Water-Wise Garden Tips

In spite of our rainy reputation, it’s not unusual for western Washington to see very little rainfall in mid to late summer, even in “wet years.” And as our population grows, so does the demand on our limited water resources. So conserving water through choice of plants, soil preparation and watering techniques is the wise thing to do!

The following tips and list of our other “Water-Wise” information sheets can help you plan for a successful water-wise garden.

What’s the Difference Between “Drought Tolerant” and “Low Water Use” Plants?

Drought Tolerant: will survive extended periods without additional water after being established with regular water and fertilizer for two seasons. They may, however, look marginal and neglected without some supplemental watering during dry periods in later years.

Low Water Use: will need periodic watering after being established, but can be minimized with the careful management of watering habits (outlined below).

ABC’s of Water-Wise Gardening

Exposure: Sunnier sites naturally dry out more quickly and need more frequent watering. Right Plant, Right Place: Always select the appropriate plant for the site, i.e., plants requiring partial shade will be more stressed and require more water when planted in full sun.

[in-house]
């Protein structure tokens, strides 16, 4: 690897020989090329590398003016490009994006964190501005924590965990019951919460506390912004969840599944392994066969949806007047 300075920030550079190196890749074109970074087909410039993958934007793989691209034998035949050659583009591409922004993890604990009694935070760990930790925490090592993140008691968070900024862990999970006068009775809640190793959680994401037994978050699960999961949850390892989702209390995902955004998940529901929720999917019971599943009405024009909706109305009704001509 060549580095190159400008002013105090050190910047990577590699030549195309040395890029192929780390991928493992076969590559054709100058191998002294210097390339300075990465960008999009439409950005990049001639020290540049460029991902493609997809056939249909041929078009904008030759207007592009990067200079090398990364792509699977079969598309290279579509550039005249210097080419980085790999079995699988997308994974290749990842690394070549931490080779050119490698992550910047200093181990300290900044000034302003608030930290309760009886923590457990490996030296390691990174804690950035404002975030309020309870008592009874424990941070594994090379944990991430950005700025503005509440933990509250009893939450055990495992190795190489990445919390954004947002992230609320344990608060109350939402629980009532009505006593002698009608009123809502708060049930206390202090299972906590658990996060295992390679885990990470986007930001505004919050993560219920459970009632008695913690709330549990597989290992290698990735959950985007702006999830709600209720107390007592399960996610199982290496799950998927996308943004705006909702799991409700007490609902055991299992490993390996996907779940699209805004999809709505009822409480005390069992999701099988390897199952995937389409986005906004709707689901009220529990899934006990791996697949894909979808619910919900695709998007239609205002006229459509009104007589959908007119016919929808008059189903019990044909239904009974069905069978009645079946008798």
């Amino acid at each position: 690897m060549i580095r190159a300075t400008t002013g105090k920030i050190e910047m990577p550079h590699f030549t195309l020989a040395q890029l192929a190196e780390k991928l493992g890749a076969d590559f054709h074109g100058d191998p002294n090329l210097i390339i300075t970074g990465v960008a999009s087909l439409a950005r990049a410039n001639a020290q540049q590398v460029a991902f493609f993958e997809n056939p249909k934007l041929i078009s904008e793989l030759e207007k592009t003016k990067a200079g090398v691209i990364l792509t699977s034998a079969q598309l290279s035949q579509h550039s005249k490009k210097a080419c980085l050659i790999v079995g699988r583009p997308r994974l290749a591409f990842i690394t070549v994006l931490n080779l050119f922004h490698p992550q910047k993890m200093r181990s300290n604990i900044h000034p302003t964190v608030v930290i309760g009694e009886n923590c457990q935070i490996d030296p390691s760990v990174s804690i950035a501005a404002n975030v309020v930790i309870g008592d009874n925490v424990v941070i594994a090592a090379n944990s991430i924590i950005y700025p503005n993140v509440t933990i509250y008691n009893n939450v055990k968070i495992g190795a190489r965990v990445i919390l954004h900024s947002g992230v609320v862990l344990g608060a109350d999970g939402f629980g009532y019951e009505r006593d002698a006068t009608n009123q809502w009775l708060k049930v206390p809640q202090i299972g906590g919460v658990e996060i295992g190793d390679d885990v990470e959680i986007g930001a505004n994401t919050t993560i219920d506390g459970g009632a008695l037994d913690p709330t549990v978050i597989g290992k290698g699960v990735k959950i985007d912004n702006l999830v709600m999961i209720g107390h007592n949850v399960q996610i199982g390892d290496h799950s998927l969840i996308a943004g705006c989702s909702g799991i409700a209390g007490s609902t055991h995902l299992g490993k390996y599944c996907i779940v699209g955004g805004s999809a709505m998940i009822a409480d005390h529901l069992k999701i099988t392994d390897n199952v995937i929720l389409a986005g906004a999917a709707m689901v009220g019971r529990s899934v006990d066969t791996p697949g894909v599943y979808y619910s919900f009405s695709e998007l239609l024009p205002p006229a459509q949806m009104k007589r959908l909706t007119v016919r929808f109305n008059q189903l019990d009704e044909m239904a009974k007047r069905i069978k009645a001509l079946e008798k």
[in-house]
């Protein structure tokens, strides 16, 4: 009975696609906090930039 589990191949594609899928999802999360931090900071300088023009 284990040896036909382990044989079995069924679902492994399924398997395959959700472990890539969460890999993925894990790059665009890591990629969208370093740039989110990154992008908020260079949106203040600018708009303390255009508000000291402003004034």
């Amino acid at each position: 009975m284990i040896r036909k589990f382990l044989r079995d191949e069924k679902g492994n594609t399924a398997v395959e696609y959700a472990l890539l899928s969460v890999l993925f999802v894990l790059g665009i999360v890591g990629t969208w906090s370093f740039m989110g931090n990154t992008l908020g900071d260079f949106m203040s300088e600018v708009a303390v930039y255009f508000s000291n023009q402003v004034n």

Water to Establish New Plants: All new plantings (including most drought tolerant plants) require more frequent watering until roots are established (typically through the first two summers), as compared to established plantings which usually need less frequent watering.

Soil Type / Amendments: Identify your soil type for each part of the garden. Soils high in sand or clay content will usually dry out more severely. Working in 4 to 6 inches of organic matter (typically as compost) will insure a higher level of soil moisture retention.

Soil Additives: such as “soil moist” polymers or coir (coconut) fiber can greatly enhance the water holding capacity of soils, especially in containers/planters.

Mulching: new and established plantings is the best way to prevent evaporation and retain moisture in the root zone. We recommend 2 to 3 inches of compost around plants (except right against the trunks).

Deeper Watering, Less Often: will ensure better established root systems. More frequent, shallow watering develops surface roots which are weaker and dry out faster.

Timing Your Watering: Watering before 10:00 a.m. can reduce evaporation.

Soaker Hoses: An easy and cost-effective watering option. Slow application prevents wasteful runoff and evaporation caused by overhead sprinklers, as well as allowing water to penetrate the root zone more deeply.

Fertilizers, Microbes & Fungi: Organic fertilizers, beneficial bacteria and mychorrhizal fungi promote healthy plant growth and essentially make plants more efficient in their uptake of water and nutrients.

Website Resources on Water-Wise Gardening:
Drought Advisory (Washington State University Cooperative Extension)

http://cru.cahe.wsu.edu/CEPublications/em4834/em4834.html